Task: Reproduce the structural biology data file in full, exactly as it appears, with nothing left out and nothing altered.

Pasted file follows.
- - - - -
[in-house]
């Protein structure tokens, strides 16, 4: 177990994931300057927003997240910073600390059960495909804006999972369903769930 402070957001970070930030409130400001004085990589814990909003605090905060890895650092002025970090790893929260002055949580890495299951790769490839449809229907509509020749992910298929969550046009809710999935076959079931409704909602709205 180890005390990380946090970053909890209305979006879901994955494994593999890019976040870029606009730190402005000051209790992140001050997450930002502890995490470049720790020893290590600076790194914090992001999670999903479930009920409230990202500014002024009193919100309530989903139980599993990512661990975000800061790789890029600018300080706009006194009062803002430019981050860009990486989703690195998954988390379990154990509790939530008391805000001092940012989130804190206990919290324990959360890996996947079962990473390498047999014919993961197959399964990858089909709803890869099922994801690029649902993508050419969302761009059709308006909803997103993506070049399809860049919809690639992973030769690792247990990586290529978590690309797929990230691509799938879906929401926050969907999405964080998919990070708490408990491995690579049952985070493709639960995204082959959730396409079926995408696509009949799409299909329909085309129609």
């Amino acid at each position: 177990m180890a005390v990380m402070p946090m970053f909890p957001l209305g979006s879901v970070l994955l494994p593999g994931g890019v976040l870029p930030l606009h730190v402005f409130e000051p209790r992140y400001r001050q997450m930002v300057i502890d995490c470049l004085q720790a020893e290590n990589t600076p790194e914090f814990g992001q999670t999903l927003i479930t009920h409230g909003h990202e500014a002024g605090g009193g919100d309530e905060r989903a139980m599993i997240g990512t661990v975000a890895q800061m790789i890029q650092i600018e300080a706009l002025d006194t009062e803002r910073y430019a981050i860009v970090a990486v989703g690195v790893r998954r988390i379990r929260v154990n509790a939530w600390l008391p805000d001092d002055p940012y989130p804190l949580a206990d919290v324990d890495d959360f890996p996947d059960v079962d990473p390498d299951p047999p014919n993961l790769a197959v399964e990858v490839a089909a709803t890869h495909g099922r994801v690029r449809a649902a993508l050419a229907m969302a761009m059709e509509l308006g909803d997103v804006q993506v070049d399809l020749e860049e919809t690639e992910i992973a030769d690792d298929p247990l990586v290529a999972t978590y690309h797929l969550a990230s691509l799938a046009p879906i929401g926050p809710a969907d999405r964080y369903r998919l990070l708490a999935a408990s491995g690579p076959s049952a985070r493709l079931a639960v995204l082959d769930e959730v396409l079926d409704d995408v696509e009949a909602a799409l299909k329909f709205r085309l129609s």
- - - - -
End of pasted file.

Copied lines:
[in-house]
């Protein structure tokens, strides 16, 4: 177990994931300057927003997240910073600390059960495909804006999972369903769930 402070957001970070930030409130400001004085990589814990909003605090905060890895650092002025970090790893929260002055949580890495299951790769490839449809229907509509020749992910298929969550046009809710999935076959079931409704909602709205 180890005390990380946090970053909890209305979006879901994955494994593999890019976040870029606009730190402005000051209790992140001050997450930002502890995490470049720790020893290590600076790194914090992001999670999903479930009920409230990202500014002024009193919100309530989903139980599993990512661990975000800061790789890029600018300080706009006194009062803002430019981050860009990486989703690195998954988390379990154990509790939530008391805000001092940012989130804190206990919290324990959360890996996947079962990473390498047999014919993961197959399964990858089909709803890869099922994801690029649902993508050419969302761009059709308006909803997103993506070049399809860049919809690639992973030769690792247990990586290529978590690309797929990230691509799938879906929401926050969907999405964080998919990070708490408990491995690579049952985070493709639960995204082959959730396409079926995408696509009949799409299909329909085309129609």
């Amino acid at each position: 177990m180890a005390v990380m402070p946090m970053f909890p957001l209305g979006s879901v970070l994955l494994p593999g994931g890019v976040l870029p930030l606009h730190v402005f409130e000051p209790r992140y400001r001050q997450m930002v300057i502890d995490c470049l004085q720790a020893e290590n990589t600076p790194e914090f814990g992001q999670t999903l927003i479930t009920h409230g909003h990202e500014a002024g605090g009193g919100d309530e905060r989903a139980m599993i997240g990512t661990v975000a890895q800061m790789i890029q650092i600018e300080a706009l002025d006194t009062e803002r910073y430019a981050i860009v970090a990486v989703g690195v790893r998954r988390i379990r929260v154990n509790a939530w600390l008391p805000d001092d002055p940012y989130p804190l949580a206990d919290v324990d890495d959360f890996p996947d059960v079962d990473p390498d299951p047999p014919n993961l790769a197959v399964e990858v490839a089909a709803t890869h495909g099922r994801v690029r449809a649902a993508l050419a229907m969302a761009m059709e509509l308006g909803d997103v804006q993506v070049d399809l020749e860049e919809t690639e992910i992973a030769d690792d298929p247990l990586v290529a999972t978590y690309h797929l969550a990230s691509l799938a046009p879906i929401g926050p809710a969907d999405r964080y369903r998919l990070l708490a999935a408990s491995g690579p076959s049952a985070r493709l079931a639960v995204l082959d769930e959730v396409l079926d409704d995408v696509e009949a909602a799409l299909k329909f709205r085309l129609s």